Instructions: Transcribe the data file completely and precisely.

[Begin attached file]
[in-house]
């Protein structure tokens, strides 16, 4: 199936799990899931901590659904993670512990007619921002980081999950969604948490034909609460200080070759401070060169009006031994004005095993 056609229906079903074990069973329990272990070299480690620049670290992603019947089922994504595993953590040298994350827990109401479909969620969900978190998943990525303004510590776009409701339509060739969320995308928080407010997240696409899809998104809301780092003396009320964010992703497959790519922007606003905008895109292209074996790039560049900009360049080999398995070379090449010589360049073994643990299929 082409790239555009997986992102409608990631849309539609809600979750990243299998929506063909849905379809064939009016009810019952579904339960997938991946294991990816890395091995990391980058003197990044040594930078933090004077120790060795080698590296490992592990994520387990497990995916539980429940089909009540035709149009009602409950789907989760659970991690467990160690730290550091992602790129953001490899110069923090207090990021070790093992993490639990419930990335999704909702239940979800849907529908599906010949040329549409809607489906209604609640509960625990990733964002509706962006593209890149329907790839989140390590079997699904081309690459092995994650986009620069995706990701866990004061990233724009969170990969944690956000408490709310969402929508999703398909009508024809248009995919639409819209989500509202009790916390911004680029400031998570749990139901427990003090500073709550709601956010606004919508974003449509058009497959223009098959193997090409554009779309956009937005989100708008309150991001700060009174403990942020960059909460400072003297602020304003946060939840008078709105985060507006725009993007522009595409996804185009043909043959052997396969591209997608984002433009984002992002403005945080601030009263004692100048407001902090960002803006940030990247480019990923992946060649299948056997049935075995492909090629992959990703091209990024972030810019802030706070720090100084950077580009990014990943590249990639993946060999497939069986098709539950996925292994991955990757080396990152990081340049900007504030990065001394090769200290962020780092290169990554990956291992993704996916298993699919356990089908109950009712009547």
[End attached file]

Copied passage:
[in-house]
């Protein structure tokens, strides 16, 4: 199936799990899931901590659904993670512990007619921002980081999950969604948490034909609460200080070759401070060169009006031994004005095993 056609229906079903074990069973329990272990070299480690620049670290992603019947089922994504595993953590040298994350827990109401479909969620969900978190998943990525303004510590776009409701339509060739969320995308928080407010997240696409899809998104809301780092003396009320964010992703497959790519922007606003905008895109292209074996790039560049900009360049080999398995070379090449010589360049073994643990299929 082409790239555009997986992102409608990631849309539609809600979750990243299998929506063909849905379809064939009016009810019952579904339960997938991946294991990816890395091995990391980058003197990044040594930078933090004077120790060795080698590296490992592990994520387990497990995916539980429940089909009540035709149009009602409950789907989760659970991690467990160690730290550091992602790129953001490899110069923090207090990021070790093992993490639990419930990335999704909702239940979800849907529908599906010949040329549409809607489906209604609640509960625990990733964002509706962006593209890149329907790839989140390590079997699904081309690459092995994650986009620069995706990701866990004061990233724009969170990969944690956000408490709310969402929508999703398909009508024809248009995919639409819209989500509202009790916390911004680029400031998570749990139901427990003090500073709550709601956010606004919508974003449509058009497959223009098959193997090409554009779309956009937005989100708008309150991001700060009174403990942020960059909460400072003297602020304003946060939840008078709105985060507006725009993007522009595409996804185009043909043959052997396969591209997608984002433009984002992002403005945080601030009263004692100048407001902090960002803006940030990247480019990923992946060649299948056997049935075995492909090629992959990703091209990024972030810019802030706070720090100084950077580009990014990943590249990639993946060999497939069986098709539950996925292994991955990757080396990152990081340049900007504030990065001394090769200290962020780092290169990554990956291992993704996916298993699919356990089908109950009712009547």